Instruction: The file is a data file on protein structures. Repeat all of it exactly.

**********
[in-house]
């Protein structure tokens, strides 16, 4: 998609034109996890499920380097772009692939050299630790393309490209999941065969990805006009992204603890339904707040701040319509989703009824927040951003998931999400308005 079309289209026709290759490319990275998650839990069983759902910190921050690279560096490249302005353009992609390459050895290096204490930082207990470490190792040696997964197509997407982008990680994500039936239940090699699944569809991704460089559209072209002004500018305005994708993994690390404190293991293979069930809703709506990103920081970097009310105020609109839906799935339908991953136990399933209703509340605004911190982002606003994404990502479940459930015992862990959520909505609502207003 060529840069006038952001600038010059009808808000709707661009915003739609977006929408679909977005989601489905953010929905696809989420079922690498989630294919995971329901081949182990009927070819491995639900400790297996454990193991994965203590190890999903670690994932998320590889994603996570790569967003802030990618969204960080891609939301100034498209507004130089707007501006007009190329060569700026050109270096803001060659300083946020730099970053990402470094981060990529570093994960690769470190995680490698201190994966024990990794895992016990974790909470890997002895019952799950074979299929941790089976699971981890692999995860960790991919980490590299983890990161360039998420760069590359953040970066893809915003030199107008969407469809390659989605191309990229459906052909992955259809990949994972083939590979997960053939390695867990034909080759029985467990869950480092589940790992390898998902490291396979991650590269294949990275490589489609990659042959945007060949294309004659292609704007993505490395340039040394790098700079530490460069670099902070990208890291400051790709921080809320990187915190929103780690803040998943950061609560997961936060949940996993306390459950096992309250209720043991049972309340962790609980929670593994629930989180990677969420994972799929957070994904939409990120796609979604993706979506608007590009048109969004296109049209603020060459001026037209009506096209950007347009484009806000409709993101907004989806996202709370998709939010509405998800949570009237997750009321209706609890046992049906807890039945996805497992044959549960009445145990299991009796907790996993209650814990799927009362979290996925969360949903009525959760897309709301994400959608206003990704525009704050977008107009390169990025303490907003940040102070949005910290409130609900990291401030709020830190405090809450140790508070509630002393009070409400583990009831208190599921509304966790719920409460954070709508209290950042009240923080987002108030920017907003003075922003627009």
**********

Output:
[in-house]
């Protein structure tokens, strides 16, 4: 998609034109996890499920380097772009692939050299630790393309490209999941065969990805006009992204603890339904707040701040319509989703009824927040951003998931999400308005 079309289209026709290759490319990275998650839990069983759902910190921050690279560096490249302005353009992609390459050895290096204490930082207990470490190792040696997964197509997407982008990680994500039936239940090699699944569809991704460089559209072209002004500018305005994708993994690390404190293991293979069930809703709506990103920081970097009310105020609109839906799935339908991953136990399933209703509340605004911190982002606003994404990502479940459930015992862990959520909505609502207003 060529840069006038952001600038010059009808808000709707661009915003739609977006929408679909977005989601489905953010929905696809989420079922690498989630294919995971329901081949182990009927070819491995639900400790297996454990193991994965203590190890999903670690994932998320590889994603996570790569967003802030990618969204960080891609939301100034498209507004130089707007501006007009190329060569700026050109270096803001060659300083946020730099970053990402470094981060990529570093994960690769470190995680490698201190994966024990990794895992016990974790909470890997002895019952799950074979299929941790089976699971981890692999995860960790991919980490590299983890990161360039998420760069590359953040970066893809915003030199107008969407469809390659989605191309990229459906052909992955259809990949994972083939590979997960053939390695867990034909080759029985467990869950480092589940790992390898998902490291396979991650590269294949990275490589489609990659042959945007060949294309004659292609704007993505490395340039040394790098700079530490460069670099902070990208890291400051790709921080809320990187915190929103780690803040998943950061609560997961936060949940996993306390459950096992309250209720043991049972309340962790609980929670593994629930989180990677969420994972799929957070994904939409990120796609979604993706979506608007590009048109969004296109049209603020060459001026037209009506096209950007347009484009806000409709993101907004989806996202709370998709939010509405998800949570009237997750009321209706609890046992049906807890039945996805497992044959549960009445145990299991009796907790996993209650814990799927009362979290996925969360949903009525959760897309709301994400959608206003990704525009704050977008107009390169990025303490907003940040102070949005910290409130609900990291401030709020830190405090809450140790508070509630002393009070409400583990009831208190599921509304966790719920409460954070709508209290950042009240923080987002108030920017907003003075922003627009």